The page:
In order to succeed, UX designers need a sense of creativity and the ability to look at problems outside the box. One of the best ways to cultivate these abilities is to dabble in side projects throughout the course of your career.
Some designers have even made another career out of juggling a lot of different side projects. Danish designer Michael Flarup, who operates a one-man freelancing studio, PixelResort, is one such designer. Here, he tells us his philosophical approach to side projects, and how they’ve impacted his life and career.
You’ve got a lot on-the-go! Is Pixel Resort your “main” project?
My time is currently divided between three main jobs and a few smaller side-projects. First, I run my entertainment design studio Northplay. This is where I spend most of my hours working with my really talented team on games and entertainment products for ourselves and for clients. I then run Pixelresort. I have been making things for people around the world through Pixelresort for more than 10 years now, and it’s my retreat as a visual designer where I get to work on icons, logos, and UI. Finally, I work on my growing design resource platform, Apply Pixels. Here I offer industry standard design tools in the form of downloadable icon and UI templates. My normal days are usually a mix of those three initiatives.
A few side-projects are sprinkled on top of those. I run the co-working space Spilhuset in Copenhagen, and I spend an increasing amount of time on traveling giving talks, writing, and making videos on YouTube.
How has working on these side projects impacted your UX work?
The more work you’re able to do, the more diverse the projects you are able to work on, the better a designer you’ll become. Design is a craft, and like any craft you get better by doing it a lot. Side projects are the ultimate cheat codes for creatives. They allow you to create a venue for your creativity that is parallel or separate from your normal work. Side projects are usually fueled by passion, and to a much greater extent, you’re in control of the scope and the constraints. This means that the challenges you’ll face working on those side projects and the path you’ll take solving those challenges can differ from how you normally go about your work.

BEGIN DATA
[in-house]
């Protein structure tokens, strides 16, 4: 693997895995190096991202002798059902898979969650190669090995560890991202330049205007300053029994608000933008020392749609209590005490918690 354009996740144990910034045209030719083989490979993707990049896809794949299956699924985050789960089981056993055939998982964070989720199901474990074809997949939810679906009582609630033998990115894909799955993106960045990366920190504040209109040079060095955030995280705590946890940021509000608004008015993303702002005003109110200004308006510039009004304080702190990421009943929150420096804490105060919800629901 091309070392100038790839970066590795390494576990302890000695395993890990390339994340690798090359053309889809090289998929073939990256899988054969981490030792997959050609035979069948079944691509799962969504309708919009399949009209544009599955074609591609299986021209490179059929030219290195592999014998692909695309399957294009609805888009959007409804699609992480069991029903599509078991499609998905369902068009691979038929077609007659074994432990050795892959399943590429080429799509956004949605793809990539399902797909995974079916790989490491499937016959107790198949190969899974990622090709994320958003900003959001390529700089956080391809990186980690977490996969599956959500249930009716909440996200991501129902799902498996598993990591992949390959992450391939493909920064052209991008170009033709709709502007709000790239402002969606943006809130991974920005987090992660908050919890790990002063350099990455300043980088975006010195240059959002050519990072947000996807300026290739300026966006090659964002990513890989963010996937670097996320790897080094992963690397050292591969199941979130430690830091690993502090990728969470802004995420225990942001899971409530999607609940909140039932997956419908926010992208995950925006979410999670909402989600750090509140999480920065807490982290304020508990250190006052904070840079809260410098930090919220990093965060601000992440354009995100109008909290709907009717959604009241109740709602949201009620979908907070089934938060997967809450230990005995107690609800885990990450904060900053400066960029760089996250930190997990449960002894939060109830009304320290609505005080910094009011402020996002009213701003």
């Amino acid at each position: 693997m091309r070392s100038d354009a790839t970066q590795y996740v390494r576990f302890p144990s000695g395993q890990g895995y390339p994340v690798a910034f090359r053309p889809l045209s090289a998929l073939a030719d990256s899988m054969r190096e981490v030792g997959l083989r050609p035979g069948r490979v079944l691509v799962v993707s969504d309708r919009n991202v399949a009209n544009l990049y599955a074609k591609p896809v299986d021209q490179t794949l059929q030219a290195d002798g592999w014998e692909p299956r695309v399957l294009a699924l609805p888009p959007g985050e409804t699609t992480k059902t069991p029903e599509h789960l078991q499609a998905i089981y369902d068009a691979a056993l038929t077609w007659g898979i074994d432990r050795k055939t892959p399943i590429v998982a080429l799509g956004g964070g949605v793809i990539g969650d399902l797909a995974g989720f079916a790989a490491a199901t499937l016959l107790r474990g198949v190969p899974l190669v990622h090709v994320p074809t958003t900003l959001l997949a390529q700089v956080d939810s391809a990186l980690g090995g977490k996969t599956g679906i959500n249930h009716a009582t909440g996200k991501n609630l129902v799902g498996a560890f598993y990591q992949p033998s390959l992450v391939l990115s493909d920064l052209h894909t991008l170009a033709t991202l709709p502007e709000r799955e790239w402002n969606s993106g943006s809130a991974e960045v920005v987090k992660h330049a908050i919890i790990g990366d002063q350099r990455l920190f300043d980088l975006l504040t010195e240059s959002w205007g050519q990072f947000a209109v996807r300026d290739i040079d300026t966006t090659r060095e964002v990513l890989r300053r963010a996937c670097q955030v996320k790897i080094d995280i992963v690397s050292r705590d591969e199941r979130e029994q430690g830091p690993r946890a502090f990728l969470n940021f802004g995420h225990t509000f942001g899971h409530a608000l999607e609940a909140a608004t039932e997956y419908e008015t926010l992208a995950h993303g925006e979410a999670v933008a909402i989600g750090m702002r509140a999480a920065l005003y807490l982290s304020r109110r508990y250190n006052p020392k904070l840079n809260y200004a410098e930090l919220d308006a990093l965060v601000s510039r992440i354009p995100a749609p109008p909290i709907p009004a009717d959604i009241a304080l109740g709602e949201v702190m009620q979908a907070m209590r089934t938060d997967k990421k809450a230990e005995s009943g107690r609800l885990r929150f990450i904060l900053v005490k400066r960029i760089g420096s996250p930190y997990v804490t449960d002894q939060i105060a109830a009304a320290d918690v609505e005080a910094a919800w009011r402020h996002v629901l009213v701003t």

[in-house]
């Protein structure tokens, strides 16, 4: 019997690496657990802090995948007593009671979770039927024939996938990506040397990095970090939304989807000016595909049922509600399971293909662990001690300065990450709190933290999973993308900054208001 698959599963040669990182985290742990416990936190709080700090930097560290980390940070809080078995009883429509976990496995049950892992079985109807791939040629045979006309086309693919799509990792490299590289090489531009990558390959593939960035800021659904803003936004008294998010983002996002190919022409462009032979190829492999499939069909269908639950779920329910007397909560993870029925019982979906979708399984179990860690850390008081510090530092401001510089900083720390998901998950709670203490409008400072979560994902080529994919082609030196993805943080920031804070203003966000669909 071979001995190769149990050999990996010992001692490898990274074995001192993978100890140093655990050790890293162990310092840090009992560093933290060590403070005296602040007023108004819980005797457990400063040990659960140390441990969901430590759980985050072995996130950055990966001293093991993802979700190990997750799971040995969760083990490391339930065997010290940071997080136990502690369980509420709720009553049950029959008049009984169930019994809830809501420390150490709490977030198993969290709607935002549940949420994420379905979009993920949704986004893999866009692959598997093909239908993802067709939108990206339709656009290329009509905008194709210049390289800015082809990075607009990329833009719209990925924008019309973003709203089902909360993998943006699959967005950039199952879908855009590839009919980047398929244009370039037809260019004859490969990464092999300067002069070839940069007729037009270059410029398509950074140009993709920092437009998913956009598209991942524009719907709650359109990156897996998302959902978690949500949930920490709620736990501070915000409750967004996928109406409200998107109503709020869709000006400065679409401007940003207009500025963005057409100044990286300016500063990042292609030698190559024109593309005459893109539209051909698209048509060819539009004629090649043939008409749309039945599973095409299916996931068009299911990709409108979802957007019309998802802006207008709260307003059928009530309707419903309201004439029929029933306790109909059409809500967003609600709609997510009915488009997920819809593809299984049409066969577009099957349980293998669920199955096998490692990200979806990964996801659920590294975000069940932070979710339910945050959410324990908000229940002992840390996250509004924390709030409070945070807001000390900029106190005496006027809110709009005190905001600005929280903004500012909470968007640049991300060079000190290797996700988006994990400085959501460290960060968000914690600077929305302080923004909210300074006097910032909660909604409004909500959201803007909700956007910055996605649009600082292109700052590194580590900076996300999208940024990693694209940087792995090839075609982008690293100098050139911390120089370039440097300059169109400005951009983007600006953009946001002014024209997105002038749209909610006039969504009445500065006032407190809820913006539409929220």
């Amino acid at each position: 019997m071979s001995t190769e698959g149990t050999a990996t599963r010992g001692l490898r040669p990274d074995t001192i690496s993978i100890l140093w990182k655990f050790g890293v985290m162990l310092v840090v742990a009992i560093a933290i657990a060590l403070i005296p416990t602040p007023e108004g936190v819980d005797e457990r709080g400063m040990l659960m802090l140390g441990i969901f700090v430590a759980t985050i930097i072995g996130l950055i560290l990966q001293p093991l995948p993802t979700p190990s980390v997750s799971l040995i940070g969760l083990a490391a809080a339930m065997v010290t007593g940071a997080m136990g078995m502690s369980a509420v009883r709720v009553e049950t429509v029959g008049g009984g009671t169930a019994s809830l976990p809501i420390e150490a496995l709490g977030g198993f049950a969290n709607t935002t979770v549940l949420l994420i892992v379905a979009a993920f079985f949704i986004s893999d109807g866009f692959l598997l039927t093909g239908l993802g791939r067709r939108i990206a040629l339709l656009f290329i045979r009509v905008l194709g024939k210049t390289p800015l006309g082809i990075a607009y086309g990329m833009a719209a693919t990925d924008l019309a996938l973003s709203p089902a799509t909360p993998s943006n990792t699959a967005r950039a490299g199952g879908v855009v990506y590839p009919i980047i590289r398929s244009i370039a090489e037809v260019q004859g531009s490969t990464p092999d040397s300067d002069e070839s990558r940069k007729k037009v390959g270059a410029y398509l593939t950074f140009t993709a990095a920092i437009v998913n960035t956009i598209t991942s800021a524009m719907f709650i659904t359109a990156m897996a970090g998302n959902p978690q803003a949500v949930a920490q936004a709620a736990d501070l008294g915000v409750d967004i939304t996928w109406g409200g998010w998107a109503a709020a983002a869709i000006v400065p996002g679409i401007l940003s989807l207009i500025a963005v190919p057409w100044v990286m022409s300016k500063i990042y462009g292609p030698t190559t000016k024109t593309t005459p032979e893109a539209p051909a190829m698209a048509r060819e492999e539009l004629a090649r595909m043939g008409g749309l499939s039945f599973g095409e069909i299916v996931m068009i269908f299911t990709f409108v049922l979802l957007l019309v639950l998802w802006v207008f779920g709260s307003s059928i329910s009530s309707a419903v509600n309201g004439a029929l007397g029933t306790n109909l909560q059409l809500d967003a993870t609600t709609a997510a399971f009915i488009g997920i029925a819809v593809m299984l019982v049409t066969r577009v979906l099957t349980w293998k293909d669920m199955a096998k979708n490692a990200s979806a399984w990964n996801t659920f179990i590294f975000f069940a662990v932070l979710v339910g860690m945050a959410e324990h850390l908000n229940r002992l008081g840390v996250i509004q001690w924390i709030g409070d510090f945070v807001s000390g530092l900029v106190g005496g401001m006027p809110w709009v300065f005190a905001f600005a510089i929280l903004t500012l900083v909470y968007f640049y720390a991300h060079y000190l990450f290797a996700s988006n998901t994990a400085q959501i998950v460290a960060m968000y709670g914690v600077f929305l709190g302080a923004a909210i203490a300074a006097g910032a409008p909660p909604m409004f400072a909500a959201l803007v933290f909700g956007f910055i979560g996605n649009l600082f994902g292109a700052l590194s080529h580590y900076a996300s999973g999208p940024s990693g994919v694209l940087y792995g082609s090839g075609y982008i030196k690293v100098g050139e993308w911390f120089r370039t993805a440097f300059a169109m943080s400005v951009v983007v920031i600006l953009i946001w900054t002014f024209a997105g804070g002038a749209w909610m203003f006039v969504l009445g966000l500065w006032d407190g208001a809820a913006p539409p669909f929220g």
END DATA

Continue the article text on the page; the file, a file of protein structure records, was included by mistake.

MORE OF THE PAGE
Side projects are kind of like little adventures or vacations that you go on. They’re exotic and different and when you get back from them you might have a different perspective on things (and some just end up staying on the vacation).
How has being involved in so many side projects enriched your professional and personal lives?
I thrive on being involved in multiple projects. Staying busy and juggling multiple challenges fuels my creativity. There’s obviously the simple benefits of training the whole spectrum of skills involved in making things. The way we solve one problem in one project might inform a solution in another. You become better at formulating the task at hand, at framing the creative challenge, at actual problem solving and execution.
But maybe more important than that, I find that being in many projects helps me avoid burnout. This might sound counterintuitive, as one always needs to be mindful of commitments and stress. However, by switching from one creative battle to the next, I have so far found that I’m more invigorated when I don’t work long stretches of time on the same challenge.
How did you get started working on so many projects?
It’s tempting to say I got involved by being bad at saying no to all the ideas that surrounded me. But I’m not entirely sure that’s correct. I think I have always had a healthy appetite for projects and adventures. Today, I’m actually very mindful of what projects I do end up engaging in. Slowly, I’ve become better at trying to value each idea and level of commitment needed to give me what I want from the experience. This is to the point where other people have started asking me my opinion on their projects, advising startups, and making workshops for smaller teams.
I never set out with the intention of being in that role, but hard work, late nights, and some very talented teammates and collaborators have enabled me to grow my skills. It’s not so much that I actively pursue being in many projects; it’s that I can’t help not getting involved when there’s so many wonderful things to make.
What advice and tips do you have for other designers who want to follow their passions and indulge in side projects?
A guiding light of my career has been a childlike pursuit of creative work that I genuinely think is fun. It sounds so obvious, but you’d be surprised by how many people don’t do this. We become what we work on, and when we work on something we’re consequently presented with more opportunities of that nature. It catches us in a loop that either reinforces the things we truly want to do or brings us further from them. Some aspect of the ‘do-what-you-think-is-fun’ mantra always makes it into my talks, and I usually present two circles to the audience.
One I call ‘The Circle of Fun,’ where I demonstrate how positive reinforcement of side projects and work that you find interesting helps you generate more work of that nature. On the next slide, I unfortunately present ‘The Circle of Boring,’ which shows how the type of work we’re doing, even if we find it uninteresting, has a similar reinforcement. Most people think that the ‘good projects’ are just around the corner, but that’s not how it works. I think it’s important to occasionally stop and look in the mirror to see if you’re in the right circle.